Chemotherapy (chemo) uses drugs to kill cancer cells. The drugs are passed through the blood and travel through the body. It is mainly used to ease symptoms caused by multiple myeloma (MM) and prolong life. Chemo phases are:
- Induction—To lower the amount of cancer cells in the body.
- Consolidation—To kill any leftover cancer cells still in the body. It is done before a stem cell transplant.
- Maintenance—Extends the time when the disease is not active to prolong life.
Chemotherapy Drugs and Delivery
There are many kinds of drugs that can be used. Chemo is most often given through an IV. It may be combined with other types of drugs designed to target the cancer cells or with corticosteroids to ease side effects. The care team will help to find the best combination for each person. The most common drugs are:
Side Effects and Management
Chemo is made to target cancer cells. However, it can also affect fast growing healthy cells. This can cause a range of health problems. The most common are:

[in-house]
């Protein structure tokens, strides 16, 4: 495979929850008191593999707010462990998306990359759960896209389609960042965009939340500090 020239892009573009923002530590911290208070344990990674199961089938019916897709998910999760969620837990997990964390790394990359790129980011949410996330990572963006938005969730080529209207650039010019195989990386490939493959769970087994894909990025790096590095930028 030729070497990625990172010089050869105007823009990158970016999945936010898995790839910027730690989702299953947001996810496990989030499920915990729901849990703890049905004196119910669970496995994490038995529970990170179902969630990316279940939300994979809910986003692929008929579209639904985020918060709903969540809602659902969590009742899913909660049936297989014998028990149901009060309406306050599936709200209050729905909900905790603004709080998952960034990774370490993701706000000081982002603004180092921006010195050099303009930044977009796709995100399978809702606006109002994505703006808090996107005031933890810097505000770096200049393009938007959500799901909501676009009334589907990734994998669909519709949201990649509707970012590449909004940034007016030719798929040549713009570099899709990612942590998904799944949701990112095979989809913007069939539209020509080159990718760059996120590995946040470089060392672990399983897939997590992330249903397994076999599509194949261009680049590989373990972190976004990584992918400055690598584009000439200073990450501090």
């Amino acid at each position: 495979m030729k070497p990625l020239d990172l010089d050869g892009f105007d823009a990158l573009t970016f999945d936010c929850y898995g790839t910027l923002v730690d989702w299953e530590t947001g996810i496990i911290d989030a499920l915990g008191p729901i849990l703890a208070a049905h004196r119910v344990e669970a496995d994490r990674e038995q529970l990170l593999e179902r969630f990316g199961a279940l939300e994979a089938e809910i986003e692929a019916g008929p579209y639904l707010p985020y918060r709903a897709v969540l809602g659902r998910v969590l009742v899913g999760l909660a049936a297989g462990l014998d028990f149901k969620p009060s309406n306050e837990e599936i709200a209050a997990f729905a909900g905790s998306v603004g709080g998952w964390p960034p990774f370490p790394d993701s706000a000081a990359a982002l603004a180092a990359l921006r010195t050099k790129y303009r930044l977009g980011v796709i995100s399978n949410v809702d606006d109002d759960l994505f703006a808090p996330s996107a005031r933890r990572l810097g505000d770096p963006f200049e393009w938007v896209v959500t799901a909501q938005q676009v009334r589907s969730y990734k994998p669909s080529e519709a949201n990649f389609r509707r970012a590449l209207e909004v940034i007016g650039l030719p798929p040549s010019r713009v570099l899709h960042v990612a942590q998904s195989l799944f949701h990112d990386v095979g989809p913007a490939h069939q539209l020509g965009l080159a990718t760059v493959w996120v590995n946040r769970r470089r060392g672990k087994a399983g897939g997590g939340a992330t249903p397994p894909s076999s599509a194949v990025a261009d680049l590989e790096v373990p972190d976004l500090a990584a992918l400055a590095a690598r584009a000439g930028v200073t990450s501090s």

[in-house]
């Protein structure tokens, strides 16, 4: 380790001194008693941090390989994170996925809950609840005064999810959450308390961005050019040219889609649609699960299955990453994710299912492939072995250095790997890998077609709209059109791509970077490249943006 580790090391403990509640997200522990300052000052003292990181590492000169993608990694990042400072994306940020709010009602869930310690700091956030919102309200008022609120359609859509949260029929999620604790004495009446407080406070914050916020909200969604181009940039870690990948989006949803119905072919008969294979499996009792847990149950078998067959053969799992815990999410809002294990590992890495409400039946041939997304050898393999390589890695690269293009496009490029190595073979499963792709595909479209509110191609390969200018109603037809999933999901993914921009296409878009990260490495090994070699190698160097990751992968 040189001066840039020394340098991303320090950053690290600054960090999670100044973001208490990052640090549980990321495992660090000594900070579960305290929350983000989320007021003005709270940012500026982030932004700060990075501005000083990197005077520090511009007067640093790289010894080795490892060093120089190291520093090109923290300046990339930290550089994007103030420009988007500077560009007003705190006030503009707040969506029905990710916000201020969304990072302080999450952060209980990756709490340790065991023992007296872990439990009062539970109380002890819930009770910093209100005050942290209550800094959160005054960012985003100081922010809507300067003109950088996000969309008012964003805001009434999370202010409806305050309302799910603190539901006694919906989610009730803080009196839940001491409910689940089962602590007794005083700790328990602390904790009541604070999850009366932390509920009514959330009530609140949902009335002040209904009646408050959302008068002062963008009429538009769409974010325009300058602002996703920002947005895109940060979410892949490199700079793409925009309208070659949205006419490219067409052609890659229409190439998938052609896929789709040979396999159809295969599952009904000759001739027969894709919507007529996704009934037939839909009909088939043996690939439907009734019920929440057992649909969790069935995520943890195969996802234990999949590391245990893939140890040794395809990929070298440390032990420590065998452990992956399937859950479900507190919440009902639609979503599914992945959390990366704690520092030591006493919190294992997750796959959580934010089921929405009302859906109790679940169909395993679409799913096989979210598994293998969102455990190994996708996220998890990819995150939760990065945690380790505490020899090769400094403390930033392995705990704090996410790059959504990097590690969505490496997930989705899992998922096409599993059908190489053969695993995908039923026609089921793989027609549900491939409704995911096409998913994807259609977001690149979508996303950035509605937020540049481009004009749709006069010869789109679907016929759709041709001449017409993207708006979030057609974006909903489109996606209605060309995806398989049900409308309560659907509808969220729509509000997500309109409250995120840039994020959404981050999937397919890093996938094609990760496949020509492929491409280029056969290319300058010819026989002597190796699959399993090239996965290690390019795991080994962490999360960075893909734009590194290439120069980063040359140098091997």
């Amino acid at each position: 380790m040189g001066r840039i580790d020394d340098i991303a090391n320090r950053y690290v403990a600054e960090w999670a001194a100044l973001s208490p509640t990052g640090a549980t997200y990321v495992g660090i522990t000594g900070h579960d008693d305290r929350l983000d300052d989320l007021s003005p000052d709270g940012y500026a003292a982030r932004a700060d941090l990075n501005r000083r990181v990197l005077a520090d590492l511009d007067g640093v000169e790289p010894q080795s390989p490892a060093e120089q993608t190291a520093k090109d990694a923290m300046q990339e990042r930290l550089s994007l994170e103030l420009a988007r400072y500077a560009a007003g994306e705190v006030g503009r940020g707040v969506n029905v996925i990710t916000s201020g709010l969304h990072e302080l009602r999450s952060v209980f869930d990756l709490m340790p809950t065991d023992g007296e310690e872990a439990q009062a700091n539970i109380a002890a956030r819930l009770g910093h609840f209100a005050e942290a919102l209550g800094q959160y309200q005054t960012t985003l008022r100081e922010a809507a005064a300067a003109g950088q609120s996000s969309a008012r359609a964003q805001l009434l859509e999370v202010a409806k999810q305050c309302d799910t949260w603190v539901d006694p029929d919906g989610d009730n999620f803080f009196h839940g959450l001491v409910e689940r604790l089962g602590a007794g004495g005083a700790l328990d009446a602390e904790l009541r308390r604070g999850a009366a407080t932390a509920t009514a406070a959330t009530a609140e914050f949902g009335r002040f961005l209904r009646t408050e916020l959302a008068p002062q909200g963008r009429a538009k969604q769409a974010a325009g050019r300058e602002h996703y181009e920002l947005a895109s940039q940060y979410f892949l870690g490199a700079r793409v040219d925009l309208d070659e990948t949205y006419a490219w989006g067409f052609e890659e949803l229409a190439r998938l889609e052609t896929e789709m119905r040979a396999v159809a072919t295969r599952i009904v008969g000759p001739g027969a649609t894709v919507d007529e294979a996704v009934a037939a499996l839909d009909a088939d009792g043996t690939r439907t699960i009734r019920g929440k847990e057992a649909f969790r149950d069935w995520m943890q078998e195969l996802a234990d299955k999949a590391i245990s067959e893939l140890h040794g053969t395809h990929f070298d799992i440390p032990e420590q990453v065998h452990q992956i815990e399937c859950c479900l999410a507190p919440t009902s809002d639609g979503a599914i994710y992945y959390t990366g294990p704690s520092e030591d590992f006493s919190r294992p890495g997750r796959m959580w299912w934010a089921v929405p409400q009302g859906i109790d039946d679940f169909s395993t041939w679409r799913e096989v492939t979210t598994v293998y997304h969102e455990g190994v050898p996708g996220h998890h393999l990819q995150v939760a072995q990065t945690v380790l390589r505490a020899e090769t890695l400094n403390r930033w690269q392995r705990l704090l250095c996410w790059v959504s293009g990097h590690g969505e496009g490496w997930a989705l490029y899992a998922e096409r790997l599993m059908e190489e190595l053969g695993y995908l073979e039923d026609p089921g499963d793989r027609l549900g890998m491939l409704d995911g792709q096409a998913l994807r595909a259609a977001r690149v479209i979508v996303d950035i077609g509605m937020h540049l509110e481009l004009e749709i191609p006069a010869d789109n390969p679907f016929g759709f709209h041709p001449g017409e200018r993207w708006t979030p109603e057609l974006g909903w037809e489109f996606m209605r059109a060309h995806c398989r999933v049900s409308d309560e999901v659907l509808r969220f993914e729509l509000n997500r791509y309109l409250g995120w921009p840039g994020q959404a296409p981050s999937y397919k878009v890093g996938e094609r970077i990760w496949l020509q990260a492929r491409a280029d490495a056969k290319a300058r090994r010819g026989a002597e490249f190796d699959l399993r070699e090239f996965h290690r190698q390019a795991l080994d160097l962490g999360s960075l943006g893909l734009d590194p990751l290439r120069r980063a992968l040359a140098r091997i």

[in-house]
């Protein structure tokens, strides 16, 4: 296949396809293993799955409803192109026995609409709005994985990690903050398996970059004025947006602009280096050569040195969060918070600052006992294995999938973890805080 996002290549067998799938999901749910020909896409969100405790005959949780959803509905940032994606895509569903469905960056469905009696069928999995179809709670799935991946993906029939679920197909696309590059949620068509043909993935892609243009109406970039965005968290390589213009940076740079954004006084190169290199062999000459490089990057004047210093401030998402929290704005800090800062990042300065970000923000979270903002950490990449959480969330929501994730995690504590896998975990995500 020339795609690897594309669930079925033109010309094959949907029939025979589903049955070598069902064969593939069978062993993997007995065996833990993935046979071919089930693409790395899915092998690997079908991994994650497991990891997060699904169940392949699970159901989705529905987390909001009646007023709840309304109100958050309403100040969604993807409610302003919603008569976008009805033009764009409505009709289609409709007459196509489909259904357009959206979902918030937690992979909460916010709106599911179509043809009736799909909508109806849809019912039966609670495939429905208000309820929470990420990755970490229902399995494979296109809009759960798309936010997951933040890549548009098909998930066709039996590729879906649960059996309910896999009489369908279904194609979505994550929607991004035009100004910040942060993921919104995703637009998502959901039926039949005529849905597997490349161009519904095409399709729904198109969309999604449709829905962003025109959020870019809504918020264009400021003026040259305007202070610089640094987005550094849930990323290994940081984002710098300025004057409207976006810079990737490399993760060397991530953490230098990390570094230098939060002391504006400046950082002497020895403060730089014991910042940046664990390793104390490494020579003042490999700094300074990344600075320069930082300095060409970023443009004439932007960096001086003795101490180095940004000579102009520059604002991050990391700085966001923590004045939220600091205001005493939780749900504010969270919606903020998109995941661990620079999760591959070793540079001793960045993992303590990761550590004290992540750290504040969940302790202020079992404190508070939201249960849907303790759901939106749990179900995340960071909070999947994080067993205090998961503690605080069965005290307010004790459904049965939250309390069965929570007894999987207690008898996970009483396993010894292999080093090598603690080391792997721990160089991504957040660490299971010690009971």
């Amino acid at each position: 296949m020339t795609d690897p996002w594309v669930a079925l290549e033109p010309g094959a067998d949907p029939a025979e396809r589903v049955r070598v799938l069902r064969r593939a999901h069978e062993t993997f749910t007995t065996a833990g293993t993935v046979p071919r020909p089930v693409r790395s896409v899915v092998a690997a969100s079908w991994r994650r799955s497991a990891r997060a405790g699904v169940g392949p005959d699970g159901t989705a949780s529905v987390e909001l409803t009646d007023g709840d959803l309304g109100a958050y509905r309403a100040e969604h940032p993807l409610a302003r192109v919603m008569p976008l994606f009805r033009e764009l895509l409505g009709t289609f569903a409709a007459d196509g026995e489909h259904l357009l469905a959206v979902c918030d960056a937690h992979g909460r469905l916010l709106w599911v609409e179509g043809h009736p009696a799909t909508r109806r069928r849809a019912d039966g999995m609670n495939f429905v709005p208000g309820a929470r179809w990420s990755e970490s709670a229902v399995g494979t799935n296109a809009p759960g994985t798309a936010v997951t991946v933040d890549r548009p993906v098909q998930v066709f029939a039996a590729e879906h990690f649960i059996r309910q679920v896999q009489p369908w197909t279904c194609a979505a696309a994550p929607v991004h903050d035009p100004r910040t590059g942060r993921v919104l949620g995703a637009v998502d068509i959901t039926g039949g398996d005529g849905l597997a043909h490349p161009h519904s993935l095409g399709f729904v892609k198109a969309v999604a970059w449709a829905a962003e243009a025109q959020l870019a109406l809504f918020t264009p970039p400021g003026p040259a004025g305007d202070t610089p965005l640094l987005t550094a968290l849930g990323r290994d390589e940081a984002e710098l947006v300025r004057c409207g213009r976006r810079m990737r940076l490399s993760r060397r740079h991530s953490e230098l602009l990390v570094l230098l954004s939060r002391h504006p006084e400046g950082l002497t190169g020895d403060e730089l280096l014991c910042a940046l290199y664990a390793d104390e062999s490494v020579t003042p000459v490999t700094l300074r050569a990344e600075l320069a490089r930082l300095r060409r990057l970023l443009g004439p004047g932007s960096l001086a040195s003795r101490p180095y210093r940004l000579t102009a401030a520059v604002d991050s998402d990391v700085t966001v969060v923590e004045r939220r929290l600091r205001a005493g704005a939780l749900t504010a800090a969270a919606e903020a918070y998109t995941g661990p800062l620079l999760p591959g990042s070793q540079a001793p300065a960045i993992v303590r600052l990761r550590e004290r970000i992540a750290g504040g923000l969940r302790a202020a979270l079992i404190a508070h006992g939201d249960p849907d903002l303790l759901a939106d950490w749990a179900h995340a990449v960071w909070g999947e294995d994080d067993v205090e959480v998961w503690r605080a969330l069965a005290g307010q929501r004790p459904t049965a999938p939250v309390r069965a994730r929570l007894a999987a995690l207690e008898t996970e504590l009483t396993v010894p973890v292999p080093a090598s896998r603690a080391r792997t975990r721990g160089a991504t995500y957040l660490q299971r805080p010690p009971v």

- Nausea and vomiting
- Feeling tired or sleepy
- Hair loss
- Infections happen more often or last longer than normal
- Tingling, numbness, pain, or weakness—peripheral neuropathy
- Fertility problems (rare)—If you plan on having children, talk to your doctor about preserving fertility before getting treated.
There are many ways to manage these problems. Medicines and lifestyle changes are the most common. In some cases, the cycles may be changed to lower the chances of serious problems. Talk to your care team as soon as these appear so they can be better controlled.
- Reviewer: EBSCO Medical Review Board Mohei Abouzied, MD, FACP
- Review Date: 03/2019 -
- Update Date: 05/06/2019 -